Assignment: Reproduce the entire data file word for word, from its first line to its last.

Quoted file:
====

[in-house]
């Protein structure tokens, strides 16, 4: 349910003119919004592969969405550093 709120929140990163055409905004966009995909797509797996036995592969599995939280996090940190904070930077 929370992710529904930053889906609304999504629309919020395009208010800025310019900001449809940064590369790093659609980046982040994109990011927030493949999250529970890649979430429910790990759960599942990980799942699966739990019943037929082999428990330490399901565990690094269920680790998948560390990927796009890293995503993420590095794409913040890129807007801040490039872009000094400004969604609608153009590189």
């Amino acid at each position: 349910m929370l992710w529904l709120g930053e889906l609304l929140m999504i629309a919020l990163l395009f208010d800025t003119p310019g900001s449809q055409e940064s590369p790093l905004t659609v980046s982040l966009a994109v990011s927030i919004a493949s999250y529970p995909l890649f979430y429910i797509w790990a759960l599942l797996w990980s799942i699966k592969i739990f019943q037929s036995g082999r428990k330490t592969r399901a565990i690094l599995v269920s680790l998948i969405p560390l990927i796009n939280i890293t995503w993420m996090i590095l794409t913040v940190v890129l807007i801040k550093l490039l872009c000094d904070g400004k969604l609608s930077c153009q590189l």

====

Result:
[in-house]
């Protein structure tokens, strides 16, 4: 349910003119919004592969969405550093 709120929140990163055409905004966009995909797509797996036995592969599995939280996090940190904070930077 929370992710529904930053889906609304999504629309919020395009208010800025310019900001449809940064590369790093659609980046982040994109990011927030493949999250529970890649979430429910790990759960599942990980799942699966739990019943037929082999428990330490399901565990690094269920680790998948560390990927796009890293995503993420590095794409913040890129807007801040490039872009000094400004969604609608153009590189």
């Amino acid at each position: 349910m929370l992710w529904l709120g930053e889906l609304l929140m999504i629309a919020l990163l395009f208010d800025t003119p310019g900001s449809q055409e940064s590369p790093l905004t659609v980046s982040l966009a994109v990011s927030i919004a493949s999250y529970p995909l890649f979430y429910i797509w790990a759960l599942l797996w990980s799942i699966k592969i739990f019943q037929s036995g082999r428990k330490t592969r399901a565990i690094l599995v269920s680790l998948i969405p560390l990927i796009n939280i890293t995503w993420m996090i590095l794409t913040v940190v890129l807007i801040k550093l490039l872009c000094d904070g400004k969604l609608s930077c153009q590189l």